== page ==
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History of Granite Use

Egyptians were the first known people to have used granite. The Great Pyramids of Cheops though built of limestone, were supposed to have been lined with a casing of smooth granite to give it an aesthetic appeal. Later over the years these were stolen to build homes and temples. Inside the pyramid the inner burial chamber of the Pharaoh was built totally of huge granite stones. Even today we can marvel at their craftsmanship, they were made to be so airtight you can’t even push paper through them.

The Romans saw many attributes to granite, durability, strength, and beauty. They paved their roads with granite. They also used granite in the construction of their famous public baths. Huge Roman columns too were made out of granite. One can still see them standing in the Pantheon in Rome. Better quarrying and fabrication techniques were discovered during the Renaissance period and this made people use granite more extensively in the building of homes, churches, palaces and monuments.

In India some of the oldest temples in the south are either entirely carved out of granite stone or built using granite bricks. The use of granite in ancient time in India was extensive and we see the examples even today in the excavations of old temples and buildings.

In the United Kingdom granite quarrying started in the late eighteenth century and was done on a large scale in the nineteenth century. The quarries were initially along the coastal regions, and the granite was transported by sea to the main urban areas. The major areas producing granite, Devon and Cornwall had been building homes and other building out of granite since pre-historic times. They eventually were shipping granite throughout the world. In 1817 the famous Waterloo Bridge was constructed out of Dart moor granite. Prince town granite was used for the construction of the London Bridge in 1831. In 1840 the retaining river embankments for the House of Parliament was built out of light gray granite from Devenshire. With the introduction of steam ships in the 1840, granite could be transported more easily and most of the docks throughout southern England were built out of the Cornish granite. From this time onwards granite was starting to be extensively used in building of monuments and buildings throughout southern England.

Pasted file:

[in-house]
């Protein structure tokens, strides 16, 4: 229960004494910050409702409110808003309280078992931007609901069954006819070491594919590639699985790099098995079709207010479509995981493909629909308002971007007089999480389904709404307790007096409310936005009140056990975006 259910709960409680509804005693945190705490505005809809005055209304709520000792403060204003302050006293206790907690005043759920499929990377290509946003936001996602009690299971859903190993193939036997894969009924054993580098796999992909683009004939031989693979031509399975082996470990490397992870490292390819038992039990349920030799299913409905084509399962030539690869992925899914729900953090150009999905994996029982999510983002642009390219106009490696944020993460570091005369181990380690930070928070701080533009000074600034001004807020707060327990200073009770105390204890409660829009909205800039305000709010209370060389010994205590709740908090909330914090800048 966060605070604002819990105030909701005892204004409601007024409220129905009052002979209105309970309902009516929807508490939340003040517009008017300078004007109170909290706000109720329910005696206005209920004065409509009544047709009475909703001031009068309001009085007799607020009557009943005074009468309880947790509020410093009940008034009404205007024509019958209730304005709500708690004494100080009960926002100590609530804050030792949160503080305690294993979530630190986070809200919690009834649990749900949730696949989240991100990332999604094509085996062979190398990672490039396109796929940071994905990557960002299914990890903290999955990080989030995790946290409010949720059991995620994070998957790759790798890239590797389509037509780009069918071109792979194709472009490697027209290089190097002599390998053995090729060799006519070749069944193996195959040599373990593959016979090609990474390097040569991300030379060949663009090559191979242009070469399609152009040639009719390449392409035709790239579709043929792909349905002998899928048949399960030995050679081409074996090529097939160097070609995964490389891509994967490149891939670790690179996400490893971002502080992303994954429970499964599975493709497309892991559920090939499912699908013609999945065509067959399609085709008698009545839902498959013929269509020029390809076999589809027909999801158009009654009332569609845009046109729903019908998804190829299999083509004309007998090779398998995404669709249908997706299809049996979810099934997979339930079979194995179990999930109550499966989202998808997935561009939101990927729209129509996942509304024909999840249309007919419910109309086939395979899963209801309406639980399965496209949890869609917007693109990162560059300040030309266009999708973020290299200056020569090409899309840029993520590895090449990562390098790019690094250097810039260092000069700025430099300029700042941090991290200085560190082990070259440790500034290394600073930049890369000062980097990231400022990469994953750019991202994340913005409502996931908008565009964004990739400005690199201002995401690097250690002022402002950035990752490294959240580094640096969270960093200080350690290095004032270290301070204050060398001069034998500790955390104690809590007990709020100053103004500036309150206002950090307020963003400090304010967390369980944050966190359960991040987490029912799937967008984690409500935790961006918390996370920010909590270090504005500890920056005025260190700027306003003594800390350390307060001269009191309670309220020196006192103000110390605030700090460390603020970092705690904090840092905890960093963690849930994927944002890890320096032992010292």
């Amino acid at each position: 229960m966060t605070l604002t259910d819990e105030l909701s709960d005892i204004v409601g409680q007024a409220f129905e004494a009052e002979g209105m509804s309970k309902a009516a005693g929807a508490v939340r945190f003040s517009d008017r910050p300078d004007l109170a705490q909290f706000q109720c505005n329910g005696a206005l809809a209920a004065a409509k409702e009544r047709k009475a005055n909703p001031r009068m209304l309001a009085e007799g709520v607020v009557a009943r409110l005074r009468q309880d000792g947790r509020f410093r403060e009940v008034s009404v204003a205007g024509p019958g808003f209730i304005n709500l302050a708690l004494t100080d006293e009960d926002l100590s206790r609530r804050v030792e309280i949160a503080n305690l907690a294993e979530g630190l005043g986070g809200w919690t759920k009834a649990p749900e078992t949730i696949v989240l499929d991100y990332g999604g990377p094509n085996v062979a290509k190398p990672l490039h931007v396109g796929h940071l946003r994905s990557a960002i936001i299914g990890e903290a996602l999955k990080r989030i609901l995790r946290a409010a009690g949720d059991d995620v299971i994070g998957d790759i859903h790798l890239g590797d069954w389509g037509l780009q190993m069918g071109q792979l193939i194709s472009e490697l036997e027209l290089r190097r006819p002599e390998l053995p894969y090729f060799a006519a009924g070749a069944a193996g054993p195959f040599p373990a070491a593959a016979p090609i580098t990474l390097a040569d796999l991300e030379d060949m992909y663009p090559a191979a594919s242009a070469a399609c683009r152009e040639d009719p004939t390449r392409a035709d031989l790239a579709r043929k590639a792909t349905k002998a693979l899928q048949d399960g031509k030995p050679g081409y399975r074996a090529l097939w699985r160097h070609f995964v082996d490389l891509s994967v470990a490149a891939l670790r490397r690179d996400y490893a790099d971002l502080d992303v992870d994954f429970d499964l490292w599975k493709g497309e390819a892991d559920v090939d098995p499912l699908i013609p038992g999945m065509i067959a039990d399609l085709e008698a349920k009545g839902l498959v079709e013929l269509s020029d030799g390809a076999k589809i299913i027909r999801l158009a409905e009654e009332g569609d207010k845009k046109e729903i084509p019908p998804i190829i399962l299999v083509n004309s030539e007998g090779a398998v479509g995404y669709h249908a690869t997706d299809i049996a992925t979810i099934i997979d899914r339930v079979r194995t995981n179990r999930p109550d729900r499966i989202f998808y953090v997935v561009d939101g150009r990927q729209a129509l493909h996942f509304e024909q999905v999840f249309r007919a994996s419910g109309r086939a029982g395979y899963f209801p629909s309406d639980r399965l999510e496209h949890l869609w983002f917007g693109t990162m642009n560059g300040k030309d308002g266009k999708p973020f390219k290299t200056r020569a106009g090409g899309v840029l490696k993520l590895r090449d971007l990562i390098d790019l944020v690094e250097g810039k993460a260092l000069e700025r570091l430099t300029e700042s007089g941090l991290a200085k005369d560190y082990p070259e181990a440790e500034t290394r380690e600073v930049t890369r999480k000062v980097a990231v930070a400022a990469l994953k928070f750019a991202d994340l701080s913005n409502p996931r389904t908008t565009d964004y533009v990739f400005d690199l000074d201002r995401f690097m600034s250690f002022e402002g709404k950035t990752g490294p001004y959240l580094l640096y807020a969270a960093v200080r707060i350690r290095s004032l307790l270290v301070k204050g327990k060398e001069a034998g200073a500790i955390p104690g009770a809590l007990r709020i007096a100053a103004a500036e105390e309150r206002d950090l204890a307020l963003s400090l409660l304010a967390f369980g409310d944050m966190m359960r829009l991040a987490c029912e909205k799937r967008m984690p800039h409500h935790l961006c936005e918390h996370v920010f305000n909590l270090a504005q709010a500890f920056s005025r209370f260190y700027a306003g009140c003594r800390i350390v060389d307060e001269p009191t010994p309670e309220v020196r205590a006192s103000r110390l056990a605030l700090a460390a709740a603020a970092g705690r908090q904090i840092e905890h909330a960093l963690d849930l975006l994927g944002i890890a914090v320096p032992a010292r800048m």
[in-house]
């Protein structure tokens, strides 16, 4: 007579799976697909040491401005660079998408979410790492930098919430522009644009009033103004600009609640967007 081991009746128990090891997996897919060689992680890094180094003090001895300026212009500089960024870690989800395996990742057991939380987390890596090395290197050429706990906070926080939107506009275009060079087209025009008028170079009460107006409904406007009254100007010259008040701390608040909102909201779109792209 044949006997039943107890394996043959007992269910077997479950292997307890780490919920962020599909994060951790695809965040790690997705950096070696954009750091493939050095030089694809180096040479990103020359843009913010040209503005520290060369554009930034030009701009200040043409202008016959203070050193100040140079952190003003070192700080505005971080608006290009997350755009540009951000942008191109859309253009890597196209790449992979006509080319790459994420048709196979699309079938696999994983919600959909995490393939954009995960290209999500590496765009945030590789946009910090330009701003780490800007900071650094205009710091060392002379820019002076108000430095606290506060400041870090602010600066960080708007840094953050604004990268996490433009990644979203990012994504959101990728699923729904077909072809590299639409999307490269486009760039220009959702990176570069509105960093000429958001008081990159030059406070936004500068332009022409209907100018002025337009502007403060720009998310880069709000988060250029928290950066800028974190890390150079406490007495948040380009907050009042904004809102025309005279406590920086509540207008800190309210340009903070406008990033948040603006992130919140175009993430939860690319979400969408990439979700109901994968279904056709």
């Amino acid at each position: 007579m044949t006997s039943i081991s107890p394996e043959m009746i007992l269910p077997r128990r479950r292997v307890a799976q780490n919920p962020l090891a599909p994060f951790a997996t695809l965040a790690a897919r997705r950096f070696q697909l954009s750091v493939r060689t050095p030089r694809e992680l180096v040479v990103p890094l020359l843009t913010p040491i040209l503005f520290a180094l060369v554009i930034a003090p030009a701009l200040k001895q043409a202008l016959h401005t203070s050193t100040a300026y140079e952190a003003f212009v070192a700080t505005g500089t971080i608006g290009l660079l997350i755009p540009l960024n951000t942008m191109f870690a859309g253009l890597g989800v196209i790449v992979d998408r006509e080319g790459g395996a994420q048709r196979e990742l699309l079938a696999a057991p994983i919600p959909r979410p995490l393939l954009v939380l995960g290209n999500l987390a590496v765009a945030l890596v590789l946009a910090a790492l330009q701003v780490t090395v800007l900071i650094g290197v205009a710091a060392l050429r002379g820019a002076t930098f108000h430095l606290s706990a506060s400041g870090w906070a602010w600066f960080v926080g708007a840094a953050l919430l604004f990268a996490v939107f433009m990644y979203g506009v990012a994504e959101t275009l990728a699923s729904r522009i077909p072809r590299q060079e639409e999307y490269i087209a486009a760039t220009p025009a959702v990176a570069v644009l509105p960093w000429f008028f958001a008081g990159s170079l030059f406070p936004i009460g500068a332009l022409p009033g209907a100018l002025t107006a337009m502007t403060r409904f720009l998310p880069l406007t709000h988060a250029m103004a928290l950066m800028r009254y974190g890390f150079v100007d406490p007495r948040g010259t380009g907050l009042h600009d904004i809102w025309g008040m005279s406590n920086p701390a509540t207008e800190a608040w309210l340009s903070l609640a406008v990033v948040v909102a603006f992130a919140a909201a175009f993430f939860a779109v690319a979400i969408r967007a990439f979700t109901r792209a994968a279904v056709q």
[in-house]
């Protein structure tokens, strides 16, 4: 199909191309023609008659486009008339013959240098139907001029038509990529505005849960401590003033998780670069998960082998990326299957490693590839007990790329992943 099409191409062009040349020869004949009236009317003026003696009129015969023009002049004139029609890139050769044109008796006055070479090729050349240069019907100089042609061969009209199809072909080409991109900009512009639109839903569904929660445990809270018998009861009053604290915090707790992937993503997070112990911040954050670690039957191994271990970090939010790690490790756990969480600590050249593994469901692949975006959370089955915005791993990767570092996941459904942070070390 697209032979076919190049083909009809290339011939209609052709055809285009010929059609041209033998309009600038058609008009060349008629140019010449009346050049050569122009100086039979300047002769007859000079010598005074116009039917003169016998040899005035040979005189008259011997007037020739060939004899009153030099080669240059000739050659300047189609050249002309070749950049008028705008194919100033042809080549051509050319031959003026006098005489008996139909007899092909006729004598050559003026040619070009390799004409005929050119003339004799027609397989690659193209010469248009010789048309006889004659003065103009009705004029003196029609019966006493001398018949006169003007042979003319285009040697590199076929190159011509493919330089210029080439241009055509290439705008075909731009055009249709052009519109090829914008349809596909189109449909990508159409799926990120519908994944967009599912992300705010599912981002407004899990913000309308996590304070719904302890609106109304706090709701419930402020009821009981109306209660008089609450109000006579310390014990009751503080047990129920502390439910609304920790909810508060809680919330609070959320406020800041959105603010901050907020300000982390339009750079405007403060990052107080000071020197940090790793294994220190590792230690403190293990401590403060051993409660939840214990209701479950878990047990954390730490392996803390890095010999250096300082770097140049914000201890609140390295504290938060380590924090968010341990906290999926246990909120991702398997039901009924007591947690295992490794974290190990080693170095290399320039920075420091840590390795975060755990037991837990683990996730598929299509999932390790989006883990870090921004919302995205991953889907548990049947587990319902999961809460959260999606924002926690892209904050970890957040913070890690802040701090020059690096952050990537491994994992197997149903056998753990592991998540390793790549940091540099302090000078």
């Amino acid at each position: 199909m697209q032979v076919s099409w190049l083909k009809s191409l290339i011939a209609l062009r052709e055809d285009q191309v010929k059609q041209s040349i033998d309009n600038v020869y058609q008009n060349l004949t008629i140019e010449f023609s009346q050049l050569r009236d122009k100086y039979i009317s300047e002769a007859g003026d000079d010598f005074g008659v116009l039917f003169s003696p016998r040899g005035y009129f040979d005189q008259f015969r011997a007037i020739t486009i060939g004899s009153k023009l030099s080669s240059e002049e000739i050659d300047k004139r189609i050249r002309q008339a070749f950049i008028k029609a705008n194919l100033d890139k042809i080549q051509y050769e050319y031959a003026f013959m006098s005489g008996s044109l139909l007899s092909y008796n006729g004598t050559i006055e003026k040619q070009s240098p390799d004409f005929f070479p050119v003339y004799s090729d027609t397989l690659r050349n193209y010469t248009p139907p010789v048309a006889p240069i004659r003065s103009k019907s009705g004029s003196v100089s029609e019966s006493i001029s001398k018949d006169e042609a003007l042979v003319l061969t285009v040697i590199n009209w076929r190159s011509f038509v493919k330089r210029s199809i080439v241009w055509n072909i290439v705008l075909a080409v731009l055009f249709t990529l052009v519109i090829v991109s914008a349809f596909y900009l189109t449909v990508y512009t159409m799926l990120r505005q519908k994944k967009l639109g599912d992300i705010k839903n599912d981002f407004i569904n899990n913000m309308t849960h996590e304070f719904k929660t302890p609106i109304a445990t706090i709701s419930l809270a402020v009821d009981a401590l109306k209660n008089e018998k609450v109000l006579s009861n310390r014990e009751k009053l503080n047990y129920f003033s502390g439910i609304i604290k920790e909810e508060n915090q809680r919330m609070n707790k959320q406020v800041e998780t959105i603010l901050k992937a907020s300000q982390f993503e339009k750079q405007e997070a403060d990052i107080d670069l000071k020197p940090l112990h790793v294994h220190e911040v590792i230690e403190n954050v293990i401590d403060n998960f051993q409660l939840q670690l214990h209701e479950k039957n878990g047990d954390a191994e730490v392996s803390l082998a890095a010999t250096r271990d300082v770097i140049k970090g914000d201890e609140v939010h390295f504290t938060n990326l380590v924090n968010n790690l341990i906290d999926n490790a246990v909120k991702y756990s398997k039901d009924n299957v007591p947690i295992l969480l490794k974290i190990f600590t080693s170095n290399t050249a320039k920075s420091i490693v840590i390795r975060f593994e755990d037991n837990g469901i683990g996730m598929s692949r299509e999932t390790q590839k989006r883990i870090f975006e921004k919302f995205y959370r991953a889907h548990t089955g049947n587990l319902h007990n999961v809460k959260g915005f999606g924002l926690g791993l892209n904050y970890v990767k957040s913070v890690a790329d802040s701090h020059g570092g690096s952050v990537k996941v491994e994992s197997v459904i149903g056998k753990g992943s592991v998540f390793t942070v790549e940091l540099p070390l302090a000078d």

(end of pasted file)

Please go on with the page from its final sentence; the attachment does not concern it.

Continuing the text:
Britain has been home to granites, of variety of colors, vein patterns and textures. The quarries too were well known. For example the quarry in Aberdeen in 1741 was 90 meters deep and was known as “the deepest hole in Europe”.


The Granite Railway was one of the first railroads in the United States, built to carry granite from Quincy to a dock on the Neponset River in Milton, MA. From there boats carried the heavy stone to Charlestown for construction of the Bunker Hill Monument. The Granite Railway is popularly termed the first commercial railroad in the United States, as it was the first chartered railway to evolve into a common carrierwithout an intervening closure. The last active quarry closed in 1963; in 1985, the Metropolitan District Commission purchased 22 acres, including Granite Railway Quarry, as the Quincy Quarries Reservation.

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